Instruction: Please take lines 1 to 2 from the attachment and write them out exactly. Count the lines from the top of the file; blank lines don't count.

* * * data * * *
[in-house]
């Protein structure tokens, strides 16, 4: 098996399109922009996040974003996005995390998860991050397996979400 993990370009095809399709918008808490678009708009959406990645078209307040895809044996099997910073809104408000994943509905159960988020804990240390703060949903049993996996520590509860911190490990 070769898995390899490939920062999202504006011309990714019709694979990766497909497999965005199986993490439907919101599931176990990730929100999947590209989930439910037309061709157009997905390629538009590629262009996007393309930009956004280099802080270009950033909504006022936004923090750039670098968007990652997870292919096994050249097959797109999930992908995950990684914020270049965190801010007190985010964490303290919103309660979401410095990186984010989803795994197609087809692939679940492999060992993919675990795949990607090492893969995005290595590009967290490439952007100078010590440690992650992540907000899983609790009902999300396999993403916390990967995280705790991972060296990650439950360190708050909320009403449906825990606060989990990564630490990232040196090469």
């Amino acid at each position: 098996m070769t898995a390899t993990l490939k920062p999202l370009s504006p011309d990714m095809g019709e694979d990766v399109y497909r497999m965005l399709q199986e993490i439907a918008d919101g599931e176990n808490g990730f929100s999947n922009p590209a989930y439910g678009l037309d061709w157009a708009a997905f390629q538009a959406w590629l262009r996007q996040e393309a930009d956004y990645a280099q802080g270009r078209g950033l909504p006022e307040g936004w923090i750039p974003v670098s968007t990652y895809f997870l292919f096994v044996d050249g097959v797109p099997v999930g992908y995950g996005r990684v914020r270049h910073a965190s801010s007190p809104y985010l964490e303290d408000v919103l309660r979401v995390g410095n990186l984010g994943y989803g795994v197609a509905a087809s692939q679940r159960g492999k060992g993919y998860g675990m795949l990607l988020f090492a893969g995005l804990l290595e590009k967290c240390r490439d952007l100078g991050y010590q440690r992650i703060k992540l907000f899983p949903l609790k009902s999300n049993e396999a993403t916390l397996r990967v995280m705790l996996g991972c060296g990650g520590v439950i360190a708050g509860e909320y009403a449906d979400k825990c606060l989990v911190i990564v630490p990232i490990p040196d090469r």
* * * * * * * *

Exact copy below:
[in-house]
């Protein structure tokens, strides 16, 4: 098996399109922009996040974003996005995390998860991050397996979400 993990370009095809399709918008808490678009708009959406990645078209307040895809044996099997910073809104408000994943509905159960988020804990240390703060949903049993996996520590509860911190490990 070769898995390899490939920062999202504006011309990714019709694979990766497909497999965005199986993490439907919101599931176990990730929100999947590209989930439910037309061709157009997905390629538009590629262009996007393309930009956004280099802080270009950033909504006022936004923090750039670098968007990652997870292919096994050249097959797109999930992908995950990684914020270049965190801010007190985010964490303290919103309660979401410095990186984010989803795994197609087809692939679940492999060992993919675990795949990607090492893969995005290595590009967290490439952007100078010590440690992650992540907000899983609790009902999300396999993403916390990967995280705790991972060296990650439950360190708050909320009403449906825990606060989990990564630490990232040196090469």